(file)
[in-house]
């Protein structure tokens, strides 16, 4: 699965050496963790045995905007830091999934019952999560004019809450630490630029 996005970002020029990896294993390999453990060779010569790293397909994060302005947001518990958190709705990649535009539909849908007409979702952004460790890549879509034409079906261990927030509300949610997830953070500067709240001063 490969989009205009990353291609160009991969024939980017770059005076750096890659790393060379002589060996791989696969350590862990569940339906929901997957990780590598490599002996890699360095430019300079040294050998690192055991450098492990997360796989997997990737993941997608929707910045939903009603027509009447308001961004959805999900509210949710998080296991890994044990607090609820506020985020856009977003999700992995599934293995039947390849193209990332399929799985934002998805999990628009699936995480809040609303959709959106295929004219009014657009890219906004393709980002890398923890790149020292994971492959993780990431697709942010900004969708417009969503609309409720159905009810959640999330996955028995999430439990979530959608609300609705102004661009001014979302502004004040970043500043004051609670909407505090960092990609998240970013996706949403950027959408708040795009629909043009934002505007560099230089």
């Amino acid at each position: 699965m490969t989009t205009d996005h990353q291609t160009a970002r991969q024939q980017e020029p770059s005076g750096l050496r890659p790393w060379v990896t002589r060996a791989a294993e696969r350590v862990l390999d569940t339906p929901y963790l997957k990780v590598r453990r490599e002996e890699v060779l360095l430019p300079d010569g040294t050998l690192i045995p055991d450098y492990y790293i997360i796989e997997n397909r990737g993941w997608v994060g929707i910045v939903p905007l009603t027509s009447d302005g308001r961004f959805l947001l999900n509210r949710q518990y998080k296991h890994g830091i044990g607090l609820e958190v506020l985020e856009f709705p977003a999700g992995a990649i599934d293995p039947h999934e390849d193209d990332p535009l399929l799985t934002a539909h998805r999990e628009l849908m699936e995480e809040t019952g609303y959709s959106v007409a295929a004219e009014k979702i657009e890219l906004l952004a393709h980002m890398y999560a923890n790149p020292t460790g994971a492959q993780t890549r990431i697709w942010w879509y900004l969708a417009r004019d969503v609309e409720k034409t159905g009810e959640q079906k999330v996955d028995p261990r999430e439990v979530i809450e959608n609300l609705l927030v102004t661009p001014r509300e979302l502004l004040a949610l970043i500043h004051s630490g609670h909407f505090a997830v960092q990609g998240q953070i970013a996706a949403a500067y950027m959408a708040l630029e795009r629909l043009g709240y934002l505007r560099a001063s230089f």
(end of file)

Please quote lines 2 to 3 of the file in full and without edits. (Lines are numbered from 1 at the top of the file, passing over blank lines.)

């Protein structure tokens, strides 16, 4: 699965050496963790045995905007830091999934019952999560004019809450630490630029 996005970002020029990896294993390999453990060779010569790293397909994060302005947001518990958190709705990649535009539909849908007409979702952004460790890549879509034409079906261990927030509300949610997830953070500067709240001063 490969989009205009990353291609160009991969024939980017770059005076750096890659790393060379002589060996791989696969350590862990569940339906929901997957990780590598490599002996890699360095430019300079040294050998690192055991450098492990997360796989997997990737993941997608929707910045939903009603027509009447308001961004959805999900509210949710998080296991890994044990607090609820506020985020856009977003999700992995599934293995039947390849193209990332399929799985934002998805999990628009699936995480809040609303959709959106295929004219009014657009890219906004393709980002890398923890790149020292994971492959993780990431697709942010900004969708417009969503609309409720159905009810959640999330996955028995999430439990979530959608609300609705102004661009001014979302502004004040970043500043004051609670909407505090960092990609998240970013996706949403950027959408708040795009629909043009934002505007560099230089």
């Amino acid at each position: 699965m490969t989009t205009d996005h990353q291609t160009a970002r991969q024939q980017e020029p770059s005076g750096l050496r890659p790393w060379v990896t002589r060996a791989a294993e696969r350590v862990l390999d569940t339906p929901y963790l997957k990780v590598r453990r490599e002996e890699v060779l360095l430019p300079d010569g040294t050998l690192i045995p055991d450098y492990y790293i997360i796989e997997n397909r990737g993941w997608v994060g929707i910045v939903p905007l009603t027509s009447d302005g308001r961004f959805l947001l999900n509210r949710q518990y998080k296991h890994g830091i044990g607090l609820e958190v506020l985020e856009f709705p977003a999700g992995a990649i599934d293995p039947h999934e390849d193209d990332p535009l399929l799985t934002a539909h998805r999990e628009l849908m699936e995480e809040t019952g609303y959709s959106v007409a295929a004219e009014k979702i657009e890219l906004l952004a393709h980002m890398y999560a923890n790149p020292t460790g994971a492959q993780t890549r990431i697709w942010w879509y900004l969708a417009r004019d969503v609309e409720k034409t159905g009810e959640q079906k999330v996955d028995p261990r999430e439990v979530i809450e959608n609300l609705l927030v102004t661009p001014r509300e979302l502004l004040a949610l970043i500043h004051s630490g609670h909407f505090a997830v960092q990609g998240q953070i970013a996706a949403a500067y950027m959408a708040l630029e795009r629909l043009g709240y934002l505007r560099a001063s230089f």